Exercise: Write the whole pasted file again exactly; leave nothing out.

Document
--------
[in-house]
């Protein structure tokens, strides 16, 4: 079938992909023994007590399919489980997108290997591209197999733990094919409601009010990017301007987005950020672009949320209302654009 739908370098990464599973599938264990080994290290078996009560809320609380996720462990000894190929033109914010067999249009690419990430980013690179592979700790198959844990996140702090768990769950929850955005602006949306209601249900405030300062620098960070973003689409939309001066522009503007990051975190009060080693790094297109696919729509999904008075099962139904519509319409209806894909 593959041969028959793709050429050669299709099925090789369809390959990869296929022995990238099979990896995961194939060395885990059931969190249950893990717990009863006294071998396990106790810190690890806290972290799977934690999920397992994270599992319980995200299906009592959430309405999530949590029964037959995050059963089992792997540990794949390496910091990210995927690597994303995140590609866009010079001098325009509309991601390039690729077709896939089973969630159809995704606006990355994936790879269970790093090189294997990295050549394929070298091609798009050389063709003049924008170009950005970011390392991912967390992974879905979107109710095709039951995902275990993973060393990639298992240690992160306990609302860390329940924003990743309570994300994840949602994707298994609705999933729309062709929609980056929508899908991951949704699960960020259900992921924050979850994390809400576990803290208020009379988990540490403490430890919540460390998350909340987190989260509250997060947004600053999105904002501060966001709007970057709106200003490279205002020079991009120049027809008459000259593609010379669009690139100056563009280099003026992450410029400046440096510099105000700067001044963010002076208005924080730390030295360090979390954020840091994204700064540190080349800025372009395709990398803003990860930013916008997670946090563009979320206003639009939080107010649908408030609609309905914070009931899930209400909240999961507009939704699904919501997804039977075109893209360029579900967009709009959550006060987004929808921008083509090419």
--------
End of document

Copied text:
[in-house]
């Protein structure tokens, strides 16, 4: 079938992909023994007590399919489980997108290997591209197999733990094919409601009010990017301007987005950020672009949320209302654009 739908370098990464599973599938264990080994290290078996009560809320609380996720462990000894190929033109914010067999249009690419990430980013690179592979700790198959844990996140702090768990769950929850955005602006949306209601249900405030300062620098960070973003689409939309001066522009503007990051975190009060080693790094297109696919729509999904008075099962139904519509319409209806894909 593959041969028959793709050429050669299709099925090789369809390959990869296929022995990238099979990896995961194939060395885990059931969190249950893990717990009863006294071998396990106790810190690890806290972290799977934690999920397992994270599992319980995200299906009592959430309405999530949590029964037959995050059963089992792997540990794949390496910091990210995927690597994303995140590609866009010079001098325009509309991601390039690729077709896939089973969630159809995704606006990355994936790879269970790093090189294997990295050549394929070298091609798009050389063709003049924008170009950005970011390392991912967390992974879905979107109710095709039951995902275990993973060393990639298992240690992160306990609302860390329940924003990743309570994300994840949602994707298994609705999933729309062709929609980056929508899908991951949704699960960020259900992921924050979850994390809400576990803290208020009379988990540490403490430890919540460390998350909340987190989260509250997060947004600053999105904002501060966001709007970057709106200003490279205002020079991009120049027809008459000259593609010379669009690139100056563009280099003026992450410029400046440096510099105000700067001044963010002076208005924080730390030295360090979390954020840091994204700064540190080349800025372009395709990398803003990860930013916008997670946090563009979320206003639009939080107010649908408030609609309905914070009931899930209400909240999961507009939704699904919501997804039977075109893209360029579900967009709009959550006060987004929808921008083509090419």